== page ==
Are you interested in symbols of hope and good will being transformed into markers of oppression and hate? How about the art of stylistic forestry and horticulture? If you answered yes to one or both of these questions, then the story of the forest swastika might be one that you might enjoy.
The forest swastika was a modern marvel of vitriolic vegetation that had been in existence since the reign of that famous failed German singer Adolf Hitler. The forest swastika was a group of larch trees that resides in Brandenburg, in northeastern Germany. What may have been a cultivator’s botched attempt at a German woodland maze, the forest swastika’s origin is as big of a mystery as the Führer’s favorite Hanukah game.
Some rumors say that the forest swastika was planted by members of the Hitler Youth as a present for the hateful Hitler. If that was the case, then they little runts forgot to put a bow on this pissy present; what gives, tiny hate mongers?
The forest swastika went unnoticed for some time after the Führer’s fall, mainly due to its sneaky Nazi camoflauge. The leaves of the larch trees that make up the forest swastika turn to a bright yellow-orange during a few weeks in the fall and spring, causing them to stand out. For the remainder of the year it stays hidden among the greener greens of the forest.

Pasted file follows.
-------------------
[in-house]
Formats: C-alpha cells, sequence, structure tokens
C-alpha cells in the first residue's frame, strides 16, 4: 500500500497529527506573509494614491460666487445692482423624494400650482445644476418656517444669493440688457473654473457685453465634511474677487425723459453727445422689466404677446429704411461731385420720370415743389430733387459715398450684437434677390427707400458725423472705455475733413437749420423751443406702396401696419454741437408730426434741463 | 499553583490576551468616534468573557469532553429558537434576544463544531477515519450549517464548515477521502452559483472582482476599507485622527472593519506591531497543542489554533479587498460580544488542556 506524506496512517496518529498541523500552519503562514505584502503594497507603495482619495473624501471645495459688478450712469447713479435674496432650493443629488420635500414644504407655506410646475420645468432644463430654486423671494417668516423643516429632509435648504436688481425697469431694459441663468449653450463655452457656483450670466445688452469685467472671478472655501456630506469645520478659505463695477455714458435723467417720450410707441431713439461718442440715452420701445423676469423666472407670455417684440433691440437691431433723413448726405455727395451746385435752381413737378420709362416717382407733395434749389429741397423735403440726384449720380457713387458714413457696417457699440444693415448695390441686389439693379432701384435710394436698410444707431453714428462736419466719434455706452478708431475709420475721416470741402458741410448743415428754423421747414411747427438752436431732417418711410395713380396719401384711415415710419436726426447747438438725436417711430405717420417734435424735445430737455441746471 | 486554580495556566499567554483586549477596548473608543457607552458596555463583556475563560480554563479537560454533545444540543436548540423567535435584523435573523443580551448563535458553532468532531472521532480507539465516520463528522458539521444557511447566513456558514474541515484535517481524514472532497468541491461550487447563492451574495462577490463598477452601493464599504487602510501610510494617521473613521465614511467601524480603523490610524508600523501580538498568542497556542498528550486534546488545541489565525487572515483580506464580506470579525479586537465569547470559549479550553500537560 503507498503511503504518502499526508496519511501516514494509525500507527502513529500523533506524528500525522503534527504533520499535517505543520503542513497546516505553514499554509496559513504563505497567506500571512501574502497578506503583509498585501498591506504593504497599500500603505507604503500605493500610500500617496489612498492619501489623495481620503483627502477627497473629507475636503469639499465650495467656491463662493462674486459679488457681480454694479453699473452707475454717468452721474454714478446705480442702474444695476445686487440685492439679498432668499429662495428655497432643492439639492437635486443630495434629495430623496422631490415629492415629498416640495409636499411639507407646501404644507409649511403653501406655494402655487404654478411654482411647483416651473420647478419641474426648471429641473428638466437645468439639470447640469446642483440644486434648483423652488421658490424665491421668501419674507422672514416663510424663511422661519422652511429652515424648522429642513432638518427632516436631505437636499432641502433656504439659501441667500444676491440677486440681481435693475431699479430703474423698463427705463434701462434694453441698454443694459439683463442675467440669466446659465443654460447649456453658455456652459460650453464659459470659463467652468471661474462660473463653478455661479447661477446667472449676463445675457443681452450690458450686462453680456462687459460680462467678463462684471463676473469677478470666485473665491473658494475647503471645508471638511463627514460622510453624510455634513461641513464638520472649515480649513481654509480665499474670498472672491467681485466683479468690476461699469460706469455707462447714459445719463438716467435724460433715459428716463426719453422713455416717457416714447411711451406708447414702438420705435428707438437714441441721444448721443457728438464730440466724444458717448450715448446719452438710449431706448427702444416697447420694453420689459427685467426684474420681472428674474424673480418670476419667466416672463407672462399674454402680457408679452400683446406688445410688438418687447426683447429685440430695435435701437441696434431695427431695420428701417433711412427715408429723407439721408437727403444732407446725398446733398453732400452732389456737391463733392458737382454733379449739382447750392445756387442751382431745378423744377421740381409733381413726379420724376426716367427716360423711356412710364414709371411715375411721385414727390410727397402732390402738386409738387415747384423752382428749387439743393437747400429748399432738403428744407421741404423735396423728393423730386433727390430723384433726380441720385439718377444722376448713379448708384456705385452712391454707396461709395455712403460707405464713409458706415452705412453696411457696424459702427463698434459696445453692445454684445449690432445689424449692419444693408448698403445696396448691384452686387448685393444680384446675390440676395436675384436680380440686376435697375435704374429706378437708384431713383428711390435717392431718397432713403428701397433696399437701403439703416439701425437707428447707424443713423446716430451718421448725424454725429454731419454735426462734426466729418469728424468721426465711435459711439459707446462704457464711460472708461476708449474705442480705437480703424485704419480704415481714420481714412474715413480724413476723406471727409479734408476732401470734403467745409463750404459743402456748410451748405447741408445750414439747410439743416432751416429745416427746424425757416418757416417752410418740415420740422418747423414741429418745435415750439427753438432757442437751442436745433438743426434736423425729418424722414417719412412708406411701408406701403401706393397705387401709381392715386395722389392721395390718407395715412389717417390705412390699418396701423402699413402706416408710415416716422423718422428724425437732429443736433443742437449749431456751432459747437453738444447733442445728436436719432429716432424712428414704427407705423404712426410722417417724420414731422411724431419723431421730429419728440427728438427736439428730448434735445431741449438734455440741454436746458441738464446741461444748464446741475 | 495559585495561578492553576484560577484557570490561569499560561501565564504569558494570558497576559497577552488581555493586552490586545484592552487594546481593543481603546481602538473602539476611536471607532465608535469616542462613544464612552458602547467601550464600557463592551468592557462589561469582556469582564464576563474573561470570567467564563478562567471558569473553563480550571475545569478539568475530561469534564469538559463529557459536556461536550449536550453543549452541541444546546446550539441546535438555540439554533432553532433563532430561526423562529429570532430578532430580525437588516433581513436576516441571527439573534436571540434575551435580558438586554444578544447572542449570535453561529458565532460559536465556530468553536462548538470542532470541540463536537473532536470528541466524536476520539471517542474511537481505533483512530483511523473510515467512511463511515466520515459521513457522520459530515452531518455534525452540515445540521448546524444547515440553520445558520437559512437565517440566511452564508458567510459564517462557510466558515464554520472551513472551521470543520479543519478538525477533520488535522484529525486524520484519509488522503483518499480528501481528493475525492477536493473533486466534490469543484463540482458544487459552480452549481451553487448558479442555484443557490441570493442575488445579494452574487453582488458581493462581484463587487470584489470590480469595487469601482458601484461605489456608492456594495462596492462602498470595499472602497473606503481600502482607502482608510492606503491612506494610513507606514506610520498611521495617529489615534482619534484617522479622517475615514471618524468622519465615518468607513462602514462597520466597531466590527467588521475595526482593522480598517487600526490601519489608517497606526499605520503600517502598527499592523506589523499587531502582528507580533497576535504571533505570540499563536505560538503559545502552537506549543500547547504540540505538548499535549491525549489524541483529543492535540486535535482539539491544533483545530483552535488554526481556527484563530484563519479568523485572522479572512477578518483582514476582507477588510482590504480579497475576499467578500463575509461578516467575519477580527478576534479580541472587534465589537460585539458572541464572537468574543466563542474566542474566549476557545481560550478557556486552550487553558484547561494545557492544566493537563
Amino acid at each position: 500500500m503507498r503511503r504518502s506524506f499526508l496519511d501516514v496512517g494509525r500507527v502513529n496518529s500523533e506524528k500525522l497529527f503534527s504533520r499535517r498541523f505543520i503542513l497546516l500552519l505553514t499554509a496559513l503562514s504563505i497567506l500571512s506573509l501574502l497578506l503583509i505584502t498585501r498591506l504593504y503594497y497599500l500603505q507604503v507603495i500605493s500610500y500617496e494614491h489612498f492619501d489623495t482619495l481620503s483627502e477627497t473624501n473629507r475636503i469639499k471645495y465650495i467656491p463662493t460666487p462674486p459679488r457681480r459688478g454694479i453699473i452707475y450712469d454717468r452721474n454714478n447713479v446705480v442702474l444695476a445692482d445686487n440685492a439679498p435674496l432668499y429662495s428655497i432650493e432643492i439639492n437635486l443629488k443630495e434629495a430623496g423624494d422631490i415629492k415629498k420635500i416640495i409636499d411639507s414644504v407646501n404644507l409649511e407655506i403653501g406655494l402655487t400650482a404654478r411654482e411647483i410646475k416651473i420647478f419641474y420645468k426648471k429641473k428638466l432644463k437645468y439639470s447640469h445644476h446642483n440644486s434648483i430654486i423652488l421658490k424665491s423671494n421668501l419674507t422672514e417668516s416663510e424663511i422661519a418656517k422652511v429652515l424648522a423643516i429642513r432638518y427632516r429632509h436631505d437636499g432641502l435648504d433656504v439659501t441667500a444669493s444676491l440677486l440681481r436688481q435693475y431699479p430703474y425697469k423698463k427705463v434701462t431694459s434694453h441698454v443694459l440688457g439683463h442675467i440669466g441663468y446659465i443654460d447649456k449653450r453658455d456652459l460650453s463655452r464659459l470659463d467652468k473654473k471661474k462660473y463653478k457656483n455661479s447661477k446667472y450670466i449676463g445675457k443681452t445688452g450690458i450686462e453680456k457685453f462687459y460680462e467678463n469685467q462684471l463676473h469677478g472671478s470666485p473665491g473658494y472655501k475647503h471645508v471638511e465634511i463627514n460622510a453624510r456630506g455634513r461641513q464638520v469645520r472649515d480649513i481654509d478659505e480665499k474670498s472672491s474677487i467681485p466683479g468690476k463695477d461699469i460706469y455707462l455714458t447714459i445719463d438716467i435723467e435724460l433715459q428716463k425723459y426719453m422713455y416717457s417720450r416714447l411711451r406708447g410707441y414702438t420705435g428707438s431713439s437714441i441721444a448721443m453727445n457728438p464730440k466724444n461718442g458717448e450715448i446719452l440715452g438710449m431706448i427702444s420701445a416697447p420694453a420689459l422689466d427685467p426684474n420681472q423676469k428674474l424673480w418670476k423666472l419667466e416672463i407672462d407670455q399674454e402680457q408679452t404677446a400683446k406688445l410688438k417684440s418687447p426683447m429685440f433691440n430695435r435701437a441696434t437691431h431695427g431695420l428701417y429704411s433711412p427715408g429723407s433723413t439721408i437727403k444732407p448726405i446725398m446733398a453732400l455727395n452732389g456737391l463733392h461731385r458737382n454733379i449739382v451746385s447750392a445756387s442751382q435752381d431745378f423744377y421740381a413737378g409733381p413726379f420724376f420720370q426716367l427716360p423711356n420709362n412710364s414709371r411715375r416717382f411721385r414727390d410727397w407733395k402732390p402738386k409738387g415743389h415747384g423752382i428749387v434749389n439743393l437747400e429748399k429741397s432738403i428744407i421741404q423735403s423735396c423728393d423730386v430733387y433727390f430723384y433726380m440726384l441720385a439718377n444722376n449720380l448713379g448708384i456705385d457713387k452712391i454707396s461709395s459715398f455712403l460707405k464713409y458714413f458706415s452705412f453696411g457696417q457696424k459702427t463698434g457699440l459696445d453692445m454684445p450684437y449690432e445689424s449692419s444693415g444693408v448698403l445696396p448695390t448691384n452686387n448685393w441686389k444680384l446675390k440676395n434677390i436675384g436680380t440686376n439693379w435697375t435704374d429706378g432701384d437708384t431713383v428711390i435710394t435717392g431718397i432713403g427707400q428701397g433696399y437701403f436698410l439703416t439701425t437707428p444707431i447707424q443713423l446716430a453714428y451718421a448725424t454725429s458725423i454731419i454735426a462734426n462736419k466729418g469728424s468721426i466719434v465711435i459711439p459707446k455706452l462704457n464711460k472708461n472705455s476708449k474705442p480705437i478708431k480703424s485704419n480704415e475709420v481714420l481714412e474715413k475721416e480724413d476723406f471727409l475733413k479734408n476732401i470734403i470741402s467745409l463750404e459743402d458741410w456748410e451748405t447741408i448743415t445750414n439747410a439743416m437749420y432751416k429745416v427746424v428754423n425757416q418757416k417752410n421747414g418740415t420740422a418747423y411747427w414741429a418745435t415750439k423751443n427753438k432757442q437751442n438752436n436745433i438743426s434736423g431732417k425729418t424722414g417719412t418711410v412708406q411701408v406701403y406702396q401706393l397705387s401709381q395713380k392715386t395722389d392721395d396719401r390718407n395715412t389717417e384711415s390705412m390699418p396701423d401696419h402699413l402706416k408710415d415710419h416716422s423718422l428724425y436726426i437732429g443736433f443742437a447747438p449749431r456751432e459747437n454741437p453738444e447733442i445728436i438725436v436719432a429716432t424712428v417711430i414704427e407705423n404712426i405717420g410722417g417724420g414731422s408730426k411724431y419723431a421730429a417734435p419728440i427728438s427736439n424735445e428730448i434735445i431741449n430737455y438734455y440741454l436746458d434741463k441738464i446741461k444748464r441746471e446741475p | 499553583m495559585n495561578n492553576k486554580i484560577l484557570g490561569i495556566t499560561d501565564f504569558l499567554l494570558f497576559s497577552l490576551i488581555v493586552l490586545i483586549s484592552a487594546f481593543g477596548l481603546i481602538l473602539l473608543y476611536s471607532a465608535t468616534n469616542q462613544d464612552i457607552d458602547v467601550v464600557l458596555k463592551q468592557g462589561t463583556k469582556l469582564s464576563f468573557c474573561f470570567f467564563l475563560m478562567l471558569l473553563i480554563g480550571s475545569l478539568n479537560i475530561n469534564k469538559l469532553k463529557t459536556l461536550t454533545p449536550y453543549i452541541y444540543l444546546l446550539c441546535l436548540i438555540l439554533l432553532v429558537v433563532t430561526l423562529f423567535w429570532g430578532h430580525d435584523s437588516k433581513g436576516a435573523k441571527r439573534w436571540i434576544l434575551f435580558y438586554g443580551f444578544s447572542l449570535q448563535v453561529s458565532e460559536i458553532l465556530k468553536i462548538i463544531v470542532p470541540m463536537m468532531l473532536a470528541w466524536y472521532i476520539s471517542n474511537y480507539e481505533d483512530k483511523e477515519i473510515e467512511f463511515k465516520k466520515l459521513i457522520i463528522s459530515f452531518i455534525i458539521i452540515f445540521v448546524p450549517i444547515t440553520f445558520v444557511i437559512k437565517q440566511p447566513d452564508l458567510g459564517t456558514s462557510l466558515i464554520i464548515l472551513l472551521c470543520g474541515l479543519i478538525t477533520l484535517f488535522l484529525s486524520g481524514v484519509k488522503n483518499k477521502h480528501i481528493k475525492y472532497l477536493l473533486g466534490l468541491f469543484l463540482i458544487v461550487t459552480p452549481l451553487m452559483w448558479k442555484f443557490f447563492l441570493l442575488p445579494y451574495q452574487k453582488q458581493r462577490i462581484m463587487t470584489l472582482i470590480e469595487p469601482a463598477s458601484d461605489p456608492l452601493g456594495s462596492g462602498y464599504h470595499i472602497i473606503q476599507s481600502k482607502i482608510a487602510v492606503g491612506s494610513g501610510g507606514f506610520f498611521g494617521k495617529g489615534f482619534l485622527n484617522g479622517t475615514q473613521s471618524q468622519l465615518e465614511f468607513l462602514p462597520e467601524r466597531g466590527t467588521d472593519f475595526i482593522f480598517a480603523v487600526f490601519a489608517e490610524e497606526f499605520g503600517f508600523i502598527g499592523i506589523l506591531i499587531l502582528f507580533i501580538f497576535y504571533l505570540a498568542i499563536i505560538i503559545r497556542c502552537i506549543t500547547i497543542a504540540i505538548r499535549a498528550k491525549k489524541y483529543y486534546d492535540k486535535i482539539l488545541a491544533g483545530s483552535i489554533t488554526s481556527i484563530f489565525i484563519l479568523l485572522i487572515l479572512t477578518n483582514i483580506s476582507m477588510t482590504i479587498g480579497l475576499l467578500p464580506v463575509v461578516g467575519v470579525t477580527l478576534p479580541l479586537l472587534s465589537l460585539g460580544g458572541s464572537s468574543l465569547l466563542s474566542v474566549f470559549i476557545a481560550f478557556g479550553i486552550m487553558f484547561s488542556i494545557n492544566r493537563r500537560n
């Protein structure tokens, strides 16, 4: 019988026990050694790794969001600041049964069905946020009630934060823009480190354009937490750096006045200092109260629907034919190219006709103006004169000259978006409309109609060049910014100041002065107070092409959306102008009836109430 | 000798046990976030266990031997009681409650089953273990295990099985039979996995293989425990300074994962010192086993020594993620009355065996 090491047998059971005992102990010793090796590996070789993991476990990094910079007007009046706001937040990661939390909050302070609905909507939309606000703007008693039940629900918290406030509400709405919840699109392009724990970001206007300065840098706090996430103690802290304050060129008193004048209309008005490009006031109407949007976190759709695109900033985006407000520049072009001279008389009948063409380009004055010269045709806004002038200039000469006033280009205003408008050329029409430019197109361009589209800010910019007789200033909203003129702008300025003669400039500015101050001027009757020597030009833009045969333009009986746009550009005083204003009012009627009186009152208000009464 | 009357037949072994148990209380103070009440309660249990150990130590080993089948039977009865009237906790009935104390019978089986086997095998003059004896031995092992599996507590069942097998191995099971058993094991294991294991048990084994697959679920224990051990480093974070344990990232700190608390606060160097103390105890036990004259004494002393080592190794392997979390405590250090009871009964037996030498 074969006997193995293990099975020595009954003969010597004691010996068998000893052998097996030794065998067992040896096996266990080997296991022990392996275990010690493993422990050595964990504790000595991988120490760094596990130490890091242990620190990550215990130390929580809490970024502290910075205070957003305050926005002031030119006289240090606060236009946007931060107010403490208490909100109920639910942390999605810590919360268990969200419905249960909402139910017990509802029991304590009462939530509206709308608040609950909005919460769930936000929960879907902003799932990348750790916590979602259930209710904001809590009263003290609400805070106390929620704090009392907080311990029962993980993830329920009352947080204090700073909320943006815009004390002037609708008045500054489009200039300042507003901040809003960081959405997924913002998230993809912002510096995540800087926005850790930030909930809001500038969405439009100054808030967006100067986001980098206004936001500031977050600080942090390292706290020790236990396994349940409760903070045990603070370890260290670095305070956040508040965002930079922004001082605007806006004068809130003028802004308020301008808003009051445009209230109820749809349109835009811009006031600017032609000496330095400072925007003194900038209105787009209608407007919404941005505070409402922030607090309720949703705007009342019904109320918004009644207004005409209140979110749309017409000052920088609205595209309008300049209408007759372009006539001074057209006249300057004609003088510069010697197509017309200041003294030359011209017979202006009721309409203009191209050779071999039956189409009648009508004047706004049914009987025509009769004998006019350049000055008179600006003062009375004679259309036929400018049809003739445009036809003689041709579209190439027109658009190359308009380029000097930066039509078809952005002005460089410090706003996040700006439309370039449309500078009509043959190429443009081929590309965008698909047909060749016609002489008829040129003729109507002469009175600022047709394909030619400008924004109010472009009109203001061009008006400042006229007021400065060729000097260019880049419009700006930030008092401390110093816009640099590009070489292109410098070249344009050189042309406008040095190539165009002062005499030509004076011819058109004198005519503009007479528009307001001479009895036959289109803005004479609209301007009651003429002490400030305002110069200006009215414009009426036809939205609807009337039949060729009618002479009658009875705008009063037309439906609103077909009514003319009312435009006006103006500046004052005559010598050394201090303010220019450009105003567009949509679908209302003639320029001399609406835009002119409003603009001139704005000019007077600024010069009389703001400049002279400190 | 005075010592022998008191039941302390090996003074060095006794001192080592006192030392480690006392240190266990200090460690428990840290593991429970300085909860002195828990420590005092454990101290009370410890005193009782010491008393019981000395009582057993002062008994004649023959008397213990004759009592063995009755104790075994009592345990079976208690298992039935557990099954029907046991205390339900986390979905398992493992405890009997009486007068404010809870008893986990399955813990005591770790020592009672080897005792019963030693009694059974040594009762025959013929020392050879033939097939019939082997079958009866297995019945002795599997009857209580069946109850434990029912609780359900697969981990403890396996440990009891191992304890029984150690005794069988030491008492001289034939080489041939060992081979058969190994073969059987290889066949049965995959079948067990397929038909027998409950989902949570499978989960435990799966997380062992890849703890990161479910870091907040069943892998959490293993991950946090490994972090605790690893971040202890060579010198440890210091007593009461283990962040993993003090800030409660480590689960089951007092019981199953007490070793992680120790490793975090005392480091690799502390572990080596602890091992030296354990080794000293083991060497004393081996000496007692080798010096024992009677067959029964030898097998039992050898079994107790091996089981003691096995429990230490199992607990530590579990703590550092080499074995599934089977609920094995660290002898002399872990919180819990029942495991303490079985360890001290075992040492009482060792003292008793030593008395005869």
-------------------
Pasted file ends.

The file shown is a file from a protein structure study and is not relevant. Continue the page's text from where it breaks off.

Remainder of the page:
The Communist establishment who took over after the Nazis’ departure apparently knew about the forest swastika but those darn commies decided against this particular form of deforestation. In 1992 the reunified democratic German government did an aerial survey of the area and noticed the fury of the forest swastika, and demanded it to be removed.
Without the existence of a bigoted Nazi Lorax, these totalitarian trees had no one to speak for them and 40 of them were chopped down in an attempt to reshape the forest. Despite this quadragesimal cut-down, the forest swastika continued to appear in mid-2000, like a patch of zombified tyrant plants.
Though they had no Nazi Lorax, the trees remained protected by the questionable legal status of the land that housed the forest swastika. After much debate however, it was finally decided that the forest swastika would be chopped down in December 2000.
And so it was that the forest swastika was sentenced to death for war crimes. It’s likely that even the huggiest of tree huggers yelled timber (or whatever is German for timber) during the mass chopping of this evil formation of trees: the forest swastika.